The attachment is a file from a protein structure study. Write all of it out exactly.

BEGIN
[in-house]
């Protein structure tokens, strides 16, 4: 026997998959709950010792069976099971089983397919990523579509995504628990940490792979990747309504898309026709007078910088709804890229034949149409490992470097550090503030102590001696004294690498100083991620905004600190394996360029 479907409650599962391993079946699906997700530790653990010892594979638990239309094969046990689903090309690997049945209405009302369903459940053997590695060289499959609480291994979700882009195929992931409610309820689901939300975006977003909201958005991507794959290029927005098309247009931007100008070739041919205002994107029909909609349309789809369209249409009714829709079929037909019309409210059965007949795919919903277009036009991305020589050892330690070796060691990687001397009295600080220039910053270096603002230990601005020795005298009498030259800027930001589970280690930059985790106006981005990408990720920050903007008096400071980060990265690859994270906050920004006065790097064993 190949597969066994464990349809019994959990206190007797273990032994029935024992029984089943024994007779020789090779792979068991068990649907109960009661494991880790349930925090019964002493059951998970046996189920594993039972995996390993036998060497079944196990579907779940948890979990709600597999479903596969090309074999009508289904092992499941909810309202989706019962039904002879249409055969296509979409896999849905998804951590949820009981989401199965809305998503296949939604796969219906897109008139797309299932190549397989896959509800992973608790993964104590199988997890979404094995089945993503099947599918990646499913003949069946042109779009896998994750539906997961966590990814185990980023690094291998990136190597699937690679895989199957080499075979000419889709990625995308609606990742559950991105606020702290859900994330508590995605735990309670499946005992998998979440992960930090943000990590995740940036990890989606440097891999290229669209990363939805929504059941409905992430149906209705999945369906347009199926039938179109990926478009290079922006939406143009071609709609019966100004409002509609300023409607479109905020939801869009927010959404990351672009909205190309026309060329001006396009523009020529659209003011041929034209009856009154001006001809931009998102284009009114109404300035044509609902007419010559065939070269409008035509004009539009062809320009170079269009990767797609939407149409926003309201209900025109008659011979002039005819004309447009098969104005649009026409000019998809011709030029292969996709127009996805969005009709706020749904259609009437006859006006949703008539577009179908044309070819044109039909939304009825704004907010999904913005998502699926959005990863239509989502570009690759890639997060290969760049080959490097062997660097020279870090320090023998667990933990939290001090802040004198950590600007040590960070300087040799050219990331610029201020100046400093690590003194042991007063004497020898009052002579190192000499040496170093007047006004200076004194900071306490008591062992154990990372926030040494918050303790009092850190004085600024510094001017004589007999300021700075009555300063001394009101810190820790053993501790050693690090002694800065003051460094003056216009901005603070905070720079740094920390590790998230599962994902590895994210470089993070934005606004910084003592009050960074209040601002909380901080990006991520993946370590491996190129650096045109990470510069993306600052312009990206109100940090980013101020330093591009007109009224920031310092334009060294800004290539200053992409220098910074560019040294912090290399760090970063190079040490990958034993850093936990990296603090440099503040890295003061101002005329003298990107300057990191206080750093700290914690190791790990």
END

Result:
[in-house]
């Protein structure tokens, strides 16, 4: 026997998959709950010792069976099971089983397919990523579509995504628990940490792979990747309504898309026709007078910088709804890229034949149409490992470097550090503030102590001696004294690498100083991620905004600190394996360029 479907409650599962391993079946699906997700530790653990010892594979638990239309094969046990689903090309690997049945209405009302369903459940053997590695060289499959609480291994979700882009195929992931409610309820689901939300975006977003909201958005991507794959290029927005098309247009931007100008070739041919205002994107029909909609349309789809369209249409009714829709079929037909019309409210059965007949795919919903277009036009991305020589050892330690070796060691990687001397009295600080220039910053270096603002230990601005020795005298009498030259800027930001589970280690930059985790106006981005990408990720920050903007008096400071980060990265690859994270906050920004006065790097064993 190949597969066994464990349809019994959990206190007797273990032994029935024992029984089943024994007779020789090779792979068991068990649907109960009661494991880790349930925090019964002493059951998970046996189920594993039972995996390993036998060497079944196990579907779940948890979990709600597999479903596969090309074999009508289904092992499941909810309202989706019962039904002879249409055969296509979409896999849905998804951590949820009981989401199965809305998503296949939604796969219906897109008139797309299932190549397989896959509800992973608790993964104590199988997890979404094995089945993503099947599918990646499913003949069946042109779009896998994750539906997961966590990814185990980023690094291998990136190597699937690679895989199957080499075979000419889709990625995308609606990742559950991105606020702290859900994330508590995605735990309670499946005992998998979440992960930090943000990590995740940036990890989606440097891999290229669209990363939805929504059941409905992430149906209705999945369906347009199926039938179109990926478009290079922006939406143009071609709609019966100004409002509609300023409607479109905020939801869009927010959404990351672009909205190309026309060329001006396009523009020529659209003011041929034209009856009154001006001809931009998102284009009114109404300035044509609902007419010559065939070269409008035509004009539009062809320009170079269009990767797609939407149409926003309201209900025109008659011979002039005819004309447009098969104005649009026409000019998809011709030029292969996709127009996805969005009709706020749904259609009437006859006006949703008539577009179908044309070819044109039909939304009825704004907010999904913005998502699926959005990863239509989502570009690759890639997060290969760049080959490097062997660097020279870090320090023998667990933990939290001090802040004198950590600007040590960070300087040799050219990331610029201020100046400093690590003194042991007063004497020898009052002579190192000499040496170093007047006004200076004194900071306490008591062992154990990372926030040494918050303790009092850190004085600024510094001017004589007999300021700075009555300063001394009101810190820790053993501790050693690090002694800065003051460094003056216009901005603070905070720079740094920390590790998230599962994902590895994210470089993070934005606004910084003592009050960074209040601002909380901080990006991520993946370590491996190129650096045109990470510069993306600052312009990206109100940090980013101020330093591009007109009224920031310092334009060294800004290539200053992409220098910074560019040294912090290399760090970063190079040490990958034993850093936990990296603090440099503040890295003061101002005329003298990107300057990191206080750093700290914690190791790990």